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The 12th Salisbury Conference

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Category Articles
Date October 17, 2008

On Saturday 4th October the twelfth Salisbury Conference took place at Emmanuel Church. Over 150 people attended to hear Richard Barcellos of the Midwest Center for Theological Studies in Owensboro, Kentucky.

Dr Barcellos’ first study was on John Calvin and the Decalogue. Why should this Genevan Reformer be studied? He had a great impact on his own generation, and on the next hundred years, but he lacks an impact on the church today. Calvin saw the natural law as common to all men and written within everyone. Calvin also saw the ten commandments as given to Christian believers to assist them in the Christian life. Is this what Scripture teaches? It is, for God wrote the same in the heart of Adam, and on tablets of stone and on the hearts of all who know him. All the commands of God are trans-covenantal and trans-cultural. God says,

‘The time is coming,’ declares the LORD, ‘when I will make a new covenant with the house of Israel and with the house of Judah. It will not be like the covenant I made with their forefathers when I took them by the hand to lead them out of Egypt, because they broke my covenant, though I was a husband to them,’ declares the LORD. ‘This is the covenant that I will make with the house of Israel after that time,’ declares the LORD. ‘I will put my law in their minds and write it on their hearts. I will be their God, and they will be my people.’ (Jer. 31:31-33)

These words are re-echoing some in the book of Exodus and they are picked up by Paul in 2 Corinthians 3:3,

You show that you are a letter from Christ, the result of our ministry, written not with ink but with the Spirit of the living God, not on tablets of stone but on tablets of human hearts.

The second paper was on John Calvin on Antinomianism. Antinomianism is the belief that it is not necessary for the Christian to obey the moral law of the Old Testament, that is, the law that was given prior to Christ. There are practical, radical antinomians whose sinning lives demonstrate their lawless beliefs, and there are moderate, theological antinomians. They seek to live holy and obedient lives and yet say that they will obey the laws of the Old Testament only if they are also given in the New Testament. They believe that the Decalogue is not binding on the Christian today. Calvin taught that the law had a threefold purpose: as a schoolmaster to bring us to Christ; as a protector of civil society; and as a guide to the sanctification of believers. John Calvin dealt with antinomians by chastening them and correcting their faulty logic. There was and remains a denial of the usefulness of the Ten Commandments for the Christian when God has written them on the believer’s heart. The moderate antinomian protests that God in Jeremiah is speaking of writing the whole Mosaic law on the hearts of his people, but that interpretation fails to be sensitive to the progressive sweep of redemptive history. The Sabbath took on the aspects of life in Eden, and then life under the old covenant, and finally of life under the Lordship of Jesus Christ.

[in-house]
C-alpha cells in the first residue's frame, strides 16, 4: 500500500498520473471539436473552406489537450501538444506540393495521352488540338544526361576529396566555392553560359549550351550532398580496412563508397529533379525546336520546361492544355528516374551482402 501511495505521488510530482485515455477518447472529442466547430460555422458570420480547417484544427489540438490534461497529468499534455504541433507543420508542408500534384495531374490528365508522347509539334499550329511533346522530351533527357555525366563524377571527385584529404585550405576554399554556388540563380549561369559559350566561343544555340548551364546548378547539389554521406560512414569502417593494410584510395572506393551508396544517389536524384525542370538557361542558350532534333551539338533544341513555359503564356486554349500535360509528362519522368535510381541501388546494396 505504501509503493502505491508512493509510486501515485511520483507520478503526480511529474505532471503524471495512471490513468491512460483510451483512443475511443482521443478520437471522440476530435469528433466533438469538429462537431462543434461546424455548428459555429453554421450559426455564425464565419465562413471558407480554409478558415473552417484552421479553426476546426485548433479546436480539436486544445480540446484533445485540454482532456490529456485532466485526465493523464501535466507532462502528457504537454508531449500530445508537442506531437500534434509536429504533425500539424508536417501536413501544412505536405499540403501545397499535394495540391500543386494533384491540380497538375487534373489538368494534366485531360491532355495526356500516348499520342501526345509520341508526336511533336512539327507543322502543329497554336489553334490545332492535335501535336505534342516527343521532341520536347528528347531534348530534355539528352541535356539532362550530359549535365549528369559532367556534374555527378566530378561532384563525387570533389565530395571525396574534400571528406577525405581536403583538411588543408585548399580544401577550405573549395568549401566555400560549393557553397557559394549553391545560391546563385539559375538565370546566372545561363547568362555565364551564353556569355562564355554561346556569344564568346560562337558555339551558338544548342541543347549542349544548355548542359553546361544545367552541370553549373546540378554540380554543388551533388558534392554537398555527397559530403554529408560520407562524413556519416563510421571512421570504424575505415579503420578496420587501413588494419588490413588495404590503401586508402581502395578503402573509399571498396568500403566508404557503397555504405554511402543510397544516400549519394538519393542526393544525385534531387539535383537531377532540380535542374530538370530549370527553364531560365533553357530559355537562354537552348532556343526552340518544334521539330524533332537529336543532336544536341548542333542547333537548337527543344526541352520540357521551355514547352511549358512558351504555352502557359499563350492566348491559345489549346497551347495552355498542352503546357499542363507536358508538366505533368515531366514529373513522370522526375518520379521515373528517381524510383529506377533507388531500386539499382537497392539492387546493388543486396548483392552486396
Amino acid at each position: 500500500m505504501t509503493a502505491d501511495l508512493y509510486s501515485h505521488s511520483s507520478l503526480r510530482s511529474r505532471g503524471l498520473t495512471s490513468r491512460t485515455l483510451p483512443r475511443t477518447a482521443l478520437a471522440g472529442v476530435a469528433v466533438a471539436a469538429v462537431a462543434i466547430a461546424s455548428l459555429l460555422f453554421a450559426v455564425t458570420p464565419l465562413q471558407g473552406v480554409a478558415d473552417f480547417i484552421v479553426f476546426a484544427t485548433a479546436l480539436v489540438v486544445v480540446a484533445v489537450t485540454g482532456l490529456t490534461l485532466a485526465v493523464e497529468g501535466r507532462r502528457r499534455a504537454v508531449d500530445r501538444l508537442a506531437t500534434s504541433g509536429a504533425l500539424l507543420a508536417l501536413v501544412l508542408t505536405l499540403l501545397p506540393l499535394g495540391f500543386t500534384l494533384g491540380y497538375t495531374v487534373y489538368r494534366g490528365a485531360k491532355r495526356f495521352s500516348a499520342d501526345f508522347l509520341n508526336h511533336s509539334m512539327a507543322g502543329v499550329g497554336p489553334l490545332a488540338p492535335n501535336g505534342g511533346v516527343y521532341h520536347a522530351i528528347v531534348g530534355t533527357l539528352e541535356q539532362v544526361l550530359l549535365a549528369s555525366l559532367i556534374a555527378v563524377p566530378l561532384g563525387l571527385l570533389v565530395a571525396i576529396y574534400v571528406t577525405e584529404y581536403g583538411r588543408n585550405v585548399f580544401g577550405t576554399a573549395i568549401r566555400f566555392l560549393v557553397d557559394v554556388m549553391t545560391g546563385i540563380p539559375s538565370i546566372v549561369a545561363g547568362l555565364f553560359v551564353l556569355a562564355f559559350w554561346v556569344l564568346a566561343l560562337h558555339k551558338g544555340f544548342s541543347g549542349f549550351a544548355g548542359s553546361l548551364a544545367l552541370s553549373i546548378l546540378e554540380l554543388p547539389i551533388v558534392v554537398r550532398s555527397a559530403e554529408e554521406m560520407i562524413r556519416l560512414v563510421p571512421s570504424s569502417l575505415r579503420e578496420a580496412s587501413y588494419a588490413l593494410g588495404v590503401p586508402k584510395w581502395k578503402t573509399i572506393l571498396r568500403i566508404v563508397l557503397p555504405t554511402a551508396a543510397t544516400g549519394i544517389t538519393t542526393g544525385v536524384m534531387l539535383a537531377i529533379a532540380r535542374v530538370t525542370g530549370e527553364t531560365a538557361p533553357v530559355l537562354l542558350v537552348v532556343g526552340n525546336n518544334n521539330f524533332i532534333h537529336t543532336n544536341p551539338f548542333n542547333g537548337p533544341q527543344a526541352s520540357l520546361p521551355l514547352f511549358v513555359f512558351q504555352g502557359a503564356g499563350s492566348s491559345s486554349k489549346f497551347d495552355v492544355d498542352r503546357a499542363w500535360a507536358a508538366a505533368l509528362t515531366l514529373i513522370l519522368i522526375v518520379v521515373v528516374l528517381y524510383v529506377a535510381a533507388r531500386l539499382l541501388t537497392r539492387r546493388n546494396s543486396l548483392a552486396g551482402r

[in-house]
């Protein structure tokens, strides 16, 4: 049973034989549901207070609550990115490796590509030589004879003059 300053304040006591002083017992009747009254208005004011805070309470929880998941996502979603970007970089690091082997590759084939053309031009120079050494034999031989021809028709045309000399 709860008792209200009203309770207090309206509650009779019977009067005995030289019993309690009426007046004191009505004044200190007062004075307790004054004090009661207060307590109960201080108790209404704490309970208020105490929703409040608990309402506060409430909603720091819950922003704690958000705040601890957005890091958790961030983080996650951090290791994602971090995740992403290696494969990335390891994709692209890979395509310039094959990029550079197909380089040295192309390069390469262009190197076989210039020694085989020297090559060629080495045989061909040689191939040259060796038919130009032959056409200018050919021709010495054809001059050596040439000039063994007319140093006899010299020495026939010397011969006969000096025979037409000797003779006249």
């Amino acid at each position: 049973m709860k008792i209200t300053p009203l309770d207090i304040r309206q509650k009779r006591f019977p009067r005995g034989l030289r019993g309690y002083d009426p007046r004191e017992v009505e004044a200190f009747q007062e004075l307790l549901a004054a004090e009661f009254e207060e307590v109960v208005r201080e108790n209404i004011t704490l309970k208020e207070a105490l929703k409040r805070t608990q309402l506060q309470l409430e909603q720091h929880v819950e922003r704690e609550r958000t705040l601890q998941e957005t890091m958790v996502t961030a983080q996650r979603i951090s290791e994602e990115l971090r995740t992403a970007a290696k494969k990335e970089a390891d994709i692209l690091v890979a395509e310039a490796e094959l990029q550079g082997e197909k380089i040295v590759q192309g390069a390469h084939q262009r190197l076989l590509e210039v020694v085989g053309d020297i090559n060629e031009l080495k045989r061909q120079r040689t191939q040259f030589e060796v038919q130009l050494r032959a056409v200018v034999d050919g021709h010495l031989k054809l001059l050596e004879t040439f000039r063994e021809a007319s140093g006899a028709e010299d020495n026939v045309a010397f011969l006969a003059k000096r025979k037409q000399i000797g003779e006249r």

The third paper was on Public Worship. The view that came from Geneva and was developed under the Puritans was that whatever God commands we must do and what he does not command we must omit; nothing more; nothing less; nothing else. The thought came to me as I was listening intently, that the worship that God requires is the worship that God desires, is the worship that God gives, creates and sustains, and is the only worship that God blesses.

If we have God then we must not add false elements. All self-made religion, however splendid, is a curse. Only what is approved by God’s Word is acceptable. God alone has the right and authority to determine the elements of his public worship. Whatever God commands we must do. Whatever God forbids we must not do. We have no right to detract from what God has revealed. The old covenant elements were temporary and were fulfilled by Christ and so have been abrogated and taken away. We now need new guidelines and the apostles have provided those things for us. In the New Testament is found God’s will for his church including such elements of public worship as prayer, reading, singing, baptism, the Lord’s Supper and church discipline.

The message came to an end with an exhortation on the text David Clarkson employed in his famous sermon on the higher status of public worship to private worship, Psalm 87 verse 2,

The LORD loves the gates of Zion more than all the dwellings of Jacob.

The Bible is here confronting hyper-individualism. We are invited to the theatre of praise each Lord’s Day.

Thus a fine feast of relevant teaching was given to us. It reminded me of the ethos of the early years of the Puritan Conference except for the lack of discussion. There was a splendid book table and warm welcome from the church.

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